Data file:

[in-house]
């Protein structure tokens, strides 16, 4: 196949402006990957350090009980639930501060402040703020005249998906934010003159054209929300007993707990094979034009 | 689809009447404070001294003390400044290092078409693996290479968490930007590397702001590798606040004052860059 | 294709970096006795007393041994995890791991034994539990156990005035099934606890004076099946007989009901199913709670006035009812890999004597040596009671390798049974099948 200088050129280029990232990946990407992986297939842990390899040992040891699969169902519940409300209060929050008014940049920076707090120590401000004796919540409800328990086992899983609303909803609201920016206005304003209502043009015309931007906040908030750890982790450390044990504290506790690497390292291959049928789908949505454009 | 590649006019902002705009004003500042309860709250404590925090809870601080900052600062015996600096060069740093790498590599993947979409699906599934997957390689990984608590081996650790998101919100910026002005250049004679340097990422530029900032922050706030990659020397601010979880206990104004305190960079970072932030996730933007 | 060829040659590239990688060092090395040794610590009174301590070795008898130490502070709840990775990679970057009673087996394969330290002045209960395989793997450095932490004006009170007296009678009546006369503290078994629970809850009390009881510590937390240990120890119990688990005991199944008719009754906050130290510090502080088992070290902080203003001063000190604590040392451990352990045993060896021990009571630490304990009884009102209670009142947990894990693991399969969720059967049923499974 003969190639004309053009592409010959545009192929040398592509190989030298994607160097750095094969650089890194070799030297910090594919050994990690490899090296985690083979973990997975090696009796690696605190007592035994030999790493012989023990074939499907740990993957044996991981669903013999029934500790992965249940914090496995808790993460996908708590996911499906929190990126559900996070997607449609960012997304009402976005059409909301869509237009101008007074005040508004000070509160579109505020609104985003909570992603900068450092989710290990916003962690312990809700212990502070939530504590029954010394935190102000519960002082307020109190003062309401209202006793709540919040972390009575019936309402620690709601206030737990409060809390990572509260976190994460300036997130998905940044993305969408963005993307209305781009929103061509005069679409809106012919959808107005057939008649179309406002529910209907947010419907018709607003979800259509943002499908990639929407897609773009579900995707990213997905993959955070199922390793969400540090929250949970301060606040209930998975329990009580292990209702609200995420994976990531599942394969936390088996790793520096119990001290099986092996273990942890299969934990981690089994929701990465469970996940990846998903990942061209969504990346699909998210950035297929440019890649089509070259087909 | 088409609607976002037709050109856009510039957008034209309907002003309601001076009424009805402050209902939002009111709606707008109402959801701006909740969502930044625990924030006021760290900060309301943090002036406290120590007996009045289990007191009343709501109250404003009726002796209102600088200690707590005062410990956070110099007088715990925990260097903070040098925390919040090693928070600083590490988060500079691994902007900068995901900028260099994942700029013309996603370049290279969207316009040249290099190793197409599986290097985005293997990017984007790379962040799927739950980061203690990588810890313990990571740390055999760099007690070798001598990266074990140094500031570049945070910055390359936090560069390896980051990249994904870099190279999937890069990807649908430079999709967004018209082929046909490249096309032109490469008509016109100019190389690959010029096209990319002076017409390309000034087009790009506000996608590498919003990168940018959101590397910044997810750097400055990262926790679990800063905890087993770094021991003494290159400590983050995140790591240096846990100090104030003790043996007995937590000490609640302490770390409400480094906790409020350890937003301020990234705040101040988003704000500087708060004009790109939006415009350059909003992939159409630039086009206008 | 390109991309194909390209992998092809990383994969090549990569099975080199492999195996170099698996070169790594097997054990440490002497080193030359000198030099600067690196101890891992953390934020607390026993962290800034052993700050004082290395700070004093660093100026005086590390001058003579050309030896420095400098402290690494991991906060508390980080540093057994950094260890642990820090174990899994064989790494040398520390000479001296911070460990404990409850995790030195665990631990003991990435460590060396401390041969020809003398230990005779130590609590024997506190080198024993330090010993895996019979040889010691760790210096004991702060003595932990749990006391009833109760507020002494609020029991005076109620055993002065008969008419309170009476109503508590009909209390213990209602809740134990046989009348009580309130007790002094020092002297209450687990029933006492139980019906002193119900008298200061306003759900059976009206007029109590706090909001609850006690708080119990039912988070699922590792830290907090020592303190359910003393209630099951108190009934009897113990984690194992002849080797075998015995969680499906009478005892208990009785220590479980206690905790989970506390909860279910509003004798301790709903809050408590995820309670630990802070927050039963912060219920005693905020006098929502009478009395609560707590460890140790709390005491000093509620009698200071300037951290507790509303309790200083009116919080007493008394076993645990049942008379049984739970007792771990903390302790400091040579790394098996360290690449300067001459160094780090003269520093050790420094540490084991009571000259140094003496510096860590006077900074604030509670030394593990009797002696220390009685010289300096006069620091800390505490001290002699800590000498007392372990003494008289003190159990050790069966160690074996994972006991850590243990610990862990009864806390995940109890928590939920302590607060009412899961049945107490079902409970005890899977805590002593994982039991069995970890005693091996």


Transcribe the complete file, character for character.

[in-house]
């Protein structure tokens, strides 16, 4: 196949402006990957350090009980639930501060402040703020005249998906934010003159054209929300007993707990094979034009 | 689809009447404070001294003390400044290092078409693996290479968490930007590397702001590798606040004052860059 | 294709970096006795007393041994995890791991034994539990156990005035099934606890004076099946007989009901199913709670006035009812890999004597040596009671390798049974099948 200088050129280029990232990946990407992986297939842990390899040992040891699969169902519940409300209060929050008014940049920076707090120590401000004796919540409800328990086992899983609303909803609201920016206005304003209502043009015309931007906040908030750890982790450390044990504290506790690497390292291959049928789908949505454009 | 590649006019902002705009004003500042309860709250404590925090809870601080900052600062015996600096060069740093790498590599993947979409699906599934997957390689990984608590081996650790998101919100910026002005250049004679340097990422530029900032922050706030990659020397601010979880206990104004305190960079970072932030996730933007 | 060829040659590239990688060092090395040794610590009174301590070795008898130490502070709840990775990679970057009673087996394969330290002045209960395989793997450095932490004006009170007296009678009546006369503290078994629970809850009390009881510590937390240990120890119990688990005991199944008719009754906050130290510090502080088992070290902080203003001063000190604590040392451990352990045993060896021990009571630490304990009884009102209670009142947990894990693991399969969720059967049923499974 003969190639004309053009592409010959545009192929040398592509190989030298994607160097750095094969650089890194070799030297910090594919050994990690490899090296985690083979973990997975090696009796690696605190007592035994030999790493012989023990074939499907740990993957044996991981669903013999029934500790992965249940914090496995808790993460996908708590996911499906929190990126559900996070997607449609960012997304009402976005059409909301869509237009101008007074005040508004000070509160579109505020609104985003909570992603900068450092989710290990916003962690312990809700212990502070939530504590029954010394935190102000519960002082307020109190003062309401209202006793709540919040972390009575019936309402620690709601206030737990409060809390990572509260976190994460300036997130998905940044993305969408963005993307209305781009929103061509005069679409809106012919959808107005057939008649179309406002529910209907947010419907018709607003979800259509943002499908990639929407897609773009579900995707990213997905993959955070199922390793969400540090929250949970301060606040209930998975329990009580292990209702609200995420994976990531599942394969936390088996790793520096119990001290099986092996273990942890299969934990981690089994929701990465469970996940990846998903990942061209969504990346699909998210950035297929440019890649089509070259087909 | 088409609607976002037709050109856009510039957008034209309907002003309601001076009424009805402050209902939002009111709606707008109402959801701006909740969502930044625990924030006021760290900060309301943090002036406290120590007996009045289990007191009343709501109250404003009726002796209102600088200690707590005062410990956070110099007088715990925990260097903070040098925390919040090693928070600083590490988060500079691994902007900068995901900028260099994942700029013309996603370049290279969207316009040249290099190793197409599986290097985005293997990017984007790379962040799927739950980061203690990588810890313990990571740390055999760099007690070798001598990266074990140094500031570049945070910055390359936090560069390896980051990249994904870099190279999937890069990807649908430079999709967004018209082929046909490249096309032109490469008509016109100019190389690959010029096209990319002076017409390309000034087009790009506000996608590498919003990168940018959101590397910044997810750097400055990262926790679990800063905890087993770094021991003494290159400590983050995140790591240096846990100090104030003790043996007995937590000490609640302490770390409400480094906790409020350890937003301020990234705040101040988003704000500087708060004009790109939006415009350059909003992939159409630039086009206008 | 390109991309194909390209992998092809990383994969090549990569099975080199492999195996170099698996070169790594097997054990440490002497080193030359000198030099600067690196101890891992953390934020607390026993962290800034052993700050004082290395700070004093660093100026005086590390001058003579050309030896420095400098402290690494991991906060508390980080540093057994950094260890642990820090174990899994064989790494040398520390000479001296911070460990404990409850995790030195665990631990003991990435460590060396401390041969020809003398230990005779130590609590024997506190080198024993330090010993895996019979040889010691760790210096004991702060003595932990749990006391009833109760507020002494609020029991005076109620055993002065008969008419309170009476109503508590009909209390213990209602809740134990046989009348009580309130007790002094020092002297209450687990029933006492139980019906002193119900008298200061306003759900059976009206007029109590706090909001609850006690708080119990039912988070699922590792830290907090020592303190359910003393209630099951108190009934009897113990984690194992002849080797075998015995969680499906009478005892208990009785220590479980206690905790989970506390909860279910509003004798301790709903809050408590995820309670630990802070927050039963912060219920005693905020006098929502009478009395609560707590460890140790709390005491000093509620009698200071300037951290507790509303309790200083009116919080007493008394076993645990049942008379049984739970007792771990903390302790400091040579790394098996360290690449300067001459160094780090003269520093050790420094540490084991009571000259140094003496510096860590006077900074604030509670030394593990009797002696220390009685010289300096006069620091800390505490001290002699800590000498007392372990003494008289003190159990050790069966160690074996994972006991850590243990610990862990009864806390995940109890928590939920302590607060009412899961049945107490079902409970005890899977805590002593994982039991069995970890005693091996």